At this time I was processing the Betamax audio recordings in terms of EQ, noise reduction and de-clicking for lay back to these cleaned-up black & white masters. While these domestic recordings aren’t perfect, suffering from some automatic recording level problems and slight distortion (worst in Ep. 3) the results are far superior to the archived soundtracks. For example, during the long film insert in episode 2 of the capsule being transported that background music (which appears throughout the story) accompanies the scene. Listening to the optical soundtrack there is no tambourine audible at all, but now it can be clearly heard indicating the vast improvement in audio bandwidth over the 16mm sound. Certainly now the studio based scenes come to life with a much more "original recording" feel to them.

VT editor Rod Hutson in GE3The two combining sessions took place in the BBC’s White City building with editor Rod Hutson marrying up the DVNR/VidFIRE masters with the processed domestic colour recordings. It proved quite difficult to warp the Betamax recording via the Charisma to match closely the distortions on the telerecording of episode 5. Surprisingly though there was another Charisma available at the time of the first session, so the luxury of using two units together - one to match the outside edges and one for the middle (soft wiping between the two) was possible. The results were very good, and at times you can almost believe you’re looking at an original colour videotape recording. The only aspect that betrays the separate origins of the monochrome and colour images is in rapid movement. Then the colour tends to move independently but that’s not really surprising considering the vastly different paths that each element has taken. A test was done between combining the colour with the VidFIRE’d master and also the original film one and it was clear the field by field motion result of Peter’s work did improve the tracking on some movement.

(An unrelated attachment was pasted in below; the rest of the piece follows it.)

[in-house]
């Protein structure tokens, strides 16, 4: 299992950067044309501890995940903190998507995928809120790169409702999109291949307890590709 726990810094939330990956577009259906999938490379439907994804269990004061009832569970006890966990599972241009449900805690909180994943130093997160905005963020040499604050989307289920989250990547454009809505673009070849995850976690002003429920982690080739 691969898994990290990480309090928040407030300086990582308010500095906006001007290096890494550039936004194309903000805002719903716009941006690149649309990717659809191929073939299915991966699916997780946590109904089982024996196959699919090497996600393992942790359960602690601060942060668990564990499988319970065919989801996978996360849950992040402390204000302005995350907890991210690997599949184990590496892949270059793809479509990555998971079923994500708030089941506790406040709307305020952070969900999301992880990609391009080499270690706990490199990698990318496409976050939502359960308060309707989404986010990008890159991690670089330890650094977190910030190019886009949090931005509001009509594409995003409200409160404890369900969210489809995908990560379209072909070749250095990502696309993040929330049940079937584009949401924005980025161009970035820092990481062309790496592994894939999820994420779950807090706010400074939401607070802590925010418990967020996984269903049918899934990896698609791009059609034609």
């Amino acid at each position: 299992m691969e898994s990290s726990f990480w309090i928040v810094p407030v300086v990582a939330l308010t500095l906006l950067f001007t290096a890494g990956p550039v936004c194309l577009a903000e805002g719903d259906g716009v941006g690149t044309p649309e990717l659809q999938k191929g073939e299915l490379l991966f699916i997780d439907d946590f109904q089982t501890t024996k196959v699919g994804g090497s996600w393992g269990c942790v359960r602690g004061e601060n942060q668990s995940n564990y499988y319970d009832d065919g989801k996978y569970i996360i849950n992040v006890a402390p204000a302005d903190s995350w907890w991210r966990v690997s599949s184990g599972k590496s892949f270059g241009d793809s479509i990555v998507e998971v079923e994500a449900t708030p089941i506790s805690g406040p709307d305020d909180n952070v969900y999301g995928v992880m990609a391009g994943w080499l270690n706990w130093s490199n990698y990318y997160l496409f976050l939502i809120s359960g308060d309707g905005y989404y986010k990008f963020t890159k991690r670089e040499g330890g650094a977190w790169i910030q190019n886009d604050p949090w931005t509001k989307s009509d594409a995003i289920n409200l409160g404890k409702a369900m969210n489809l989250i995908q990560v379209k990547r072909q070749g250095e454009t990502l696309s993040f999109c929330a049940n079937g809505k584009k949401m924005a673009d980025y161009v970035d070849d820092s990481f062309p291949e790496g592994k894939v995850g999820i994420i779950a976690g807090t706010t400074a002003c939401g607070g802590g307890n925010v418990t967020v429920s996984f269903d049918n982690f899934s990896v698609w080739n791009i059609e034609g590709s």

Just prior to the compiling of the home video master I took another look at episode one which I’d largely ignored, being retained as an original Quad recording and hence superior to the other episodes anyway. Although I had done some work on it a while ago I soon realised that more was required as there was numerous video dropouts and flashes of a similar type to that seen on the other telerecordings. In the end, it required probably more work than any of the other episodes with more than 500 fixes for various faults. There was a bad Quad off-lock during one of the control room scenes (in all library copies) which has been improved but isn’t invisible. I was also aware that it would have been good to have done some audio cleanup work on episode one, instead a few clicks were removed on the edit to produce the home video master. This is the stage where the many bad vision cuts during all the episodes (possibly physical Quad edits) were tidied up simply by removing the 1-2 affected frames. VT editor Boyd Nagle using a Charisma DVE to align the images

The master 35mm Jon Pertwee opening and closing titles for 1970-73 were re-transferred on the Spirit telecine for use on this and possibly other stories being re-mastered in the future. Several dynamic grading changes were required in order to get a good colour for Jon’s face in the sequence while at the same time maintaining the usual quality of red at the start. The improved telecine quality and the increased saturation does highlight some of the lesser shades of the graphics that weren’t very prominent when comparing it to the rather shabby transfer at the beginning of episode 1. The result is very similar to that seen on the Spearhead DVD except it should be even clearer being from 35mm. The zooming story title caption sequences (episodes 3-7 only) were also located on 16mm inter-negs allowing for a new transfer of these to be used where appropriate.